And it is precisely in fantasy gaming that we find the Sorare platform, which had this record fundraising event.
But to claim Kylian Mbappé, one must buy the NFT in the image of the football star. One can guess that the price is much higher than that of a 3rd division club player!
Beyond participating in virtual matches, one can collect player cards, trade them in the Sorare marketplace, and play by creating online competitions with other members of the community.
The principle is very similar to the phenomenon of baseball cards, except that it takes place in the virtual world and that transactions are made in cryptocurrency.
In 3 years, Sorare has already signed with more than 200 very real soccer clubs, including Paris Saint Germain, Bayern Munich, Juventus. Sorare has focused on soccer, but nothing prevents them from replicating their success with other sports. To be continued.
NFTs have also recently flourished in the field of luxury and fashion. Big brands need to diversify, attract new audiences but also face the scourge of counterfeiting.
Brands like Balenciaga, Burberry, and Dolce Gabbana are launching very differently in the world of NFTs.
For example, Burberry released a kind of virtual vinyl toy called Blankos. It bears the brand’s monogram and can be dressed in Burberry branded accessories.
When Burberry’s Blankos got released online (an upload is called a “drop” in the jargon), the 750 virtual characters sold for $ 299 apiece in less than a minute.
At the end of September, Dolce Gabbana sold nearly $ 6 million worth of virtual clothing in the form of NFTs.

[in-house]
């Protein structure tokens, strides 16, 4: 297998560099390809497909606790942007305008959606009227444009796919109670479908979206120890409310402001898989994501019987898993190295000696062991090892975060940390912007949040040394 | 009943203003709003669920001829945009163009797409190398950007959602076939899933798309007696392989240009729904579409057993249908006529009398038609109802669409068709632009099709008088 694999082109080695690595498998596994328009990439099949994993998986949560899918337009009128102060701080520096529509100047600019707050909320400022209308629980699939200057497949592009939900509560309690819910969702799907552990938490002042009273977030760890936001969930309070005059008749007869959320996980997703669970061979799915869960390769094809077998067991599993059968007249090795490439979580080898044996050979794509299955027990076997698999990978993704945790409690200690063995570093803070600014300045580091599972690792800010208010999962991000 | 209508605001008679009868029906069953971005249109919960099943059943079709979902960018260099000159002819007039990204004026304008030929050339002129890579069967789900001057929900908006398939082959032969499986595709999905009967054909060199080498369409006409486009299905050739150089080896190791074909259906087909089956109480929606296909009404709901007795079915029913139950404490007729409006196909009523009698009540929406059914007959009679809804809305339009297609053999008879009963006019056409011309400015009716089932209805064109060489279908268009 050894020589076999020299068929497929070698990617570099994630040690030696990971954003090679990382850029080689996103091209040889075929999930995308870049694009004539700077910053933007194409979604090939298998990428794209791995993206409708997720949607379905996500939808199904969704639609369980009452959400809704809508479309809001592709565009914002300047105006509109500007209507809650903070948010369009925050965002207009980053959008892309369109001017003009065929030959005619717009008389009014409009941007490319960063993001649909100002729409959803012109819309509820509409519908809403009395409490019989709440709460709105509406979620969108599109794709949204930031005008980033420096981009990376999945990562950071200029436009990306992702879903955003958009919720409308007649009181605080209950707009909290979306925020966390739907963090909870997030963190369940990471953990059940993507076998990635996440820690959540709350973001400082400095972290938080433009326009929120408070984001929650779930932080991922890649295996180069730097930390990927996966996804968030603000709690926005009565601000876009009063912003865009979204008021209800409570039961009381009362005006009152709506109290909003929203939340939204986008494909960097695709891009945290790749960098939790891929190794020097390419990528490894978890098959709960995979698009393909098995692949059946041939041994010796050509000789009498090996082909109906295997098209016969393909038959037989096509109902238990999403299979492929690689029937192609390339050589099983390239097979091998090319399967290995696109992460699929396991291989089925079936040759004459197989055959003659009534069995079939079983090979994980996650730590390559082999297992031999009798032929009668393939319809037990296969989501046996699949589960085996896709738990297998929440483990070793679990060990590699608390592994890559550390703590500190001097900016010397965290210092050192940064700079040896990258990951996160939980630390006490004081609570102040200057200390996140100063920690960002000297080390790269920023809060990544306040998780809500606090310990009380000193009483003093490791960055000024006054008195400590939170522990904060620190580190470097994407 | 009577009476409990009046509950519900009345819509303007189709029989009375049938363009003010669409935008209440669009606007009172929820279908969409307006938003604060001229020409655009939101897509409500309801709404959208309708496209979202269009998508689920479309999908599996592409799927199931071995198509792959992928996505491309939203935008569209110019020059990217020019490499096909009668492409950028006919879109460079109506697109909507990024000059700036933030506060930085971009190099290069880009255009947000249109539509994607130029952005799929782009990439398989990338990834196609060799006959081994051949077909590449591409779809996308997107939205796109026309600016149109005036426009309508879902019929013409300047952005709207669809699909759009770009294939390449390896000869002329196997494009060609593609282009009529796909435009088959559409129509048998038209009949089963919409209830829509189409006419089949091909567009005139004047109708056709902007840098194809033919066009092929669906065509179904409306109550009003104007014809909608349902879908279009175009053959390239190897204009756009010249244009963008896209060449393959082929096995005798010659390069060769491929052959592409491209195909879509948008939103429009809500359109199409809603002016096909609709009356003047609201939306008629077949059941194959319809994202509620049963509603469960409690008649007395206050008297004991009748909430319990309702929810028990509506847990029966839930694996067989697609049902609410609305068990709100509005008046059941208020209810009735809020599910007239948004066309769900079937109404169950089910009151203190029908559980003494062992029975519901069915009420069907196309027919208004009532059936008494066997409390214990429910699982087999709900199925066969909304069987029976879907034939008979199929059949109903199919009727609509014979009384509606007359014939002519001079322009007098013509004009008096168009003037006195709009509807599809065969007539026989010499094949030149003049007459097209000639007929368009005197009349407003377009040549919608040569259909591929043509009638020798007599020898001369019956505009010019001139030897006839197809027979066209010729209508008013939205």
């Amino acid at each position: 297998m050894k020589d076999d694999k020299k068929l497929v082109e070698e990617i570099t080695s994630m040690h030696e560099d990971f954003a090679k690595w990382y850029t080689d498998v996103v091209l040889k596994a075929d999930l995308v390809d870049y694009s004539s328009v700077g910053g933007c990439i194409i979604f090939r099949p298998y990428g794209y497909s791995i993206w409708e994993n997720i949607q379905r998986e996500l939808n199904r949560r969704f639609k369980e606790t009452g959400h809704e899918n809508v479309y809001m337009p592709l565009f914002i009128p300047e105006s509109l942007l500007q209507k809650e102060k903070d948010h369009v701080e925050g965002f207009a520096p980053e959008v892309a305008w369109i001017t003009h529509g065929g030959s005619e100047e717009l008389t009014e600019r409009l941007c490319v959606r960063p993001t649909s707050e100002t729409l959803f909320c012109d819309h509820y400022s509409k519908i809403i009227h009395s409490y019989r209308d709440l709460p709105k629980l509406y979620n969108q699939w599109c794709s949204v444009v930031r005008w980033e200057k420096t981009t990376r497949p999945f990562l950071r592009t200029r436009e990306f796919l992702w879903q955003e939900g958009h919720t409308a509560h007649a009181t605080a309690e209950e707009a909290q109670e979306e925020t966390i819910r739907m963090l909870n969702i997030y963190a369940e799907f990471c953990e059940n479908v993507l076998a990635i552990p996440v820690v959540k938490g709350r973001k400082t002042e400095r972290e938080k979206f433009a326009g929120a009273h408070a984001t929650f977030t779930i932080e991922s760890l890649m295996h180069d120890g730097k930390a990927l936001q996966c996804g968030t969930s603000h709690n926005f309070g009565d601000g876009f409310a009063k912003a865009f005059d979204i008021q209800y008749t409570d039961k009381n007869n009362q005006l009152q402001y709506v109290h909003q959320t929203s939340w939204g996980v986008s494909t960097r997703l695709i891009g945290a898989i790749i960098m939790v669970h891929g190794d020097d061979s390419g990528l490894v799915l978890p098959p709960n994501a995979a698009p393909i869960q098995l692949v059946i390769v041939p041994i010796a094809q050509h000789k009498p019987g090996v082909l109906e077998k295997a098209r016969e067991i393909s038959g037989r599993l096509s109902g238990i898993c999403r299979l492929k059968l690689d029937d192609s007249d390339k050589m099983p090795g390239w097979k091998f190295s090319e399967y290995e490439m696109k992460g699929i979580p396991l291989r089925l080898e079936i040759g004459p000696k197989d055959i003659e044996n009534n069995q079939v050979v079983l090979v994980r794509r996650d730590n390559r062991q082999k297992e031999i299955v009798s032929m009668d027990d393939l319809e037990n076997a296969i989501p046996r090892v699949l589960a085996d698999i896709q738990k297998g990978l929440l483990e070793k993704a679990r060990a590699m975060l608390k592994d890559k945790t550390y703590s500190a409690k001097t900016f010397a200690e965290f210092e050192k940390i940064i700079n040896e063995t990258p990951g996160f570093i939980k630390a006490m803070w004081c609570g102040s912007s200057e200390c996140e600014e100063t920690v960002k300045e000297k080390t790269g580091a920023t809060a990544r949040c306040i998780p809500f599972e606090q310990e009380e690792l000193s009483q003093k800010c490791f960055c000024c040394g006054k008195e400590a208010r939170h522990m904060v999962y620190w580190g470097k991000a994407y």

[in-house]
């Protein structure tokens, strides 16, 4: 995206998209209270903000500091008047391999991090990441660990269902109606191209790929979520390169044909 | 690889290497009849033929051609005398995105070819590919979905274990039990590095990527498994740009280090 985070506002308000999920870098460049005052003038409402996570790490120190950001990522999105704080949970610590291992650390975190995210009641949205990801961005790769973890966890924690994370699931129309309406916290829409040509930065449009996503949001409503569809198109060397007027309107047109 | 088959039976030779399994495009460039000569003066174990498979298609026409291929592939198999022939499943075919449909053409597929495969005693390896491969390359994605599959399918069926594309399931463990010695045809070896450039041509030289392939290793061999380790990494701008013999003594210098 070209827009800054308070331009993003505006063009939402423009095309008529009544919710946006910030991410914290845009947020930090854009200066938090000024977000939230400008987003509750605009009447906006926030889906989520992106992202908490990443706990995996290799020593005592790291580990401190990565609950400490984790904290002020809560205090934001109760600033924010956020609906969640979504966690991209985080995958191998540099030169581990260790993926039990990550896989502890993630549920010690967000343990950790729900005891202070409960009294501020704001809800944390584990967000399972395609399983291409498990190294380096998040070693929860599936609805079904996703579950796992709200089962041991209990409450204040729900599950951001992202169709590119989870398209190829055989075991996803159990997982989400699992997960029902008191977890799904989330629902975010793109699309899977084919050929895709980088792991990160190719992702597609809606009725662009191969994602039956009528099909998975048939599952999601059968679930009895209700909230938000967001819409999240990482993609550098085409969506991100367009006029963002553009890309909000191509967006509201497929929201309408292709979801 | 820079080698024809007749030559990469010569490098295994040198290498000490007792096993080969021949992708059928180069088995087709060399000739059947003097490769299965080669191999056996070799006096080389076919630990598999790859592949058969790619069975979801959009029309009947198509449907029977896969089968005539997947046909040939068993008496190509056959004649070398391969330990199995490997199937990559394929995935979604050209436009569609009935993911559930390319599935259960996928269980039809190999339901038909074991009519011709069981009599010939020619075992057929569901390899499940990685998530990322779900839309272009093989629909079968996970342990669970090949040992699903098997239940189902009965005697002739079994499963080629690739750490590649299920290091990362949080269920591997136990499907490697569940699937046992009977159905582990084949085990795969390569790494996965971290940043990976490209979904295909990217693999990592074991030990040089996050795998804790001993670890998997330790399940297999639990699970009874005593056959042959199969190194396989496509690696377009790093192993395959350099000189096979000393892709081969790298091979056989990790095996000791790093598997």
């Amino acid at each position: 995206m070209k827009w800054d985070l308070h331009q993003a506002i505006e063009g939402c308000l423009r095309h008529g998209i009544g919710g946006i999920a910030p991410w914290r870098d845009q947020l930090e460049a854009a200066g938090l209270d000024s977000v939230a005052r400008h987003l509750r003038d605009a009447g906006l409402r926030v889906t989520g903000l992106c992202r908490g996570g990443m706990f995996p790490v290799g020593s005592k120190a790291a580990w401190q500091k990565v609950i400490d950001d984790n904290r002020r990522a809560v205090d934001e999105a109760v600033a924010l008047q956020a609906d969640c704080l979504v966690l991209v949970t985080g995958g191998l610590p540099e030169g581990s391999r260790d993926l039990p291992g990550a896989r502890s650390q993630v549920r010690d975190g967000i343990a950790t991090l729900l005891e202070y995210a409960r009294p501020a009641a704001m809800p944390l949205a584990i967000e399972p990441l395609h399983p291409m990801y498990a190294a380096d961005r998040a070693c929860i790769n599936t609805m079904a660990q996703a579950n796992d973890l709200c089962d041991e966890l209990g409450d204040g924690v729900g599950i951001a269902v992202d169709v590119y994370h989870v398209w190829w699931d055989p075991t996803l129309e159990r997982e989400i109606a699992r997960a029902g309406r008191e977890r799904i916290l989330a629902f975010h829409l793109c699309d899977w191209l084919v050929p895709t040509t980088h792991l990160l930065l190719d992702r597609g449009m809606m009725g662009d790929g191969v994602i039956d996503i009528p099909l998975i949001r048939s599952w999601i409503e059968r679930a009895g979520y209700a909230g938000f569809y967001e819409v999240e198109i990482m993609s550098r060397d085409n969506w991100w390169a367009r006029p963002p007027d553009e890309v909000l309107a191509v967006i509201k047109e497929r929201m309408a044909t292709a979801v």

Looking beyond these early initiatives, Thomas France suggested that we take a look at a consortium called Arianee. It regroups luxury industry actors and lets them leverage NFTs to release certificates of authenticity/ownership of physical products.
The initiative developed by Breitling watches is exciting: when selling a watch, Breitling offers the purchaser access to the NFT, which accompanies the product and certifies its authenticity.
This is an example of a very concrete application of NFTs: dealing with counterfeit goods that are flooding the market.
We hear that the Blockchain is an ecological disaster
Thomas France replies: “If you consider that Bitcoin is useless, this is all a waste of energy.
But it has value and utility for tens of millions of people. Mining, the validation process of Blockchain transactions, becomes a real incentive to find the cheapest energy, namely renewable energies. Mining makes it possible to make renewable projects (Wind, Solar) profitable by “mining” during off-peak periods when energy is produced in excess.
For other applications where the need for security is less intense than for Bitcoin mining, less energy-consuming mechanisms such as Proof of Stake (POS) can be used. Ethereum, where most of the NFTs live, should notably migrate to the POS in the coming months“.
If there was still a need to prove that NFTs are reaching out to the general public, Martha Stewart, the American art of living queen, announced this week an e-shop in NFTs on the Halloween theme. Scary for real!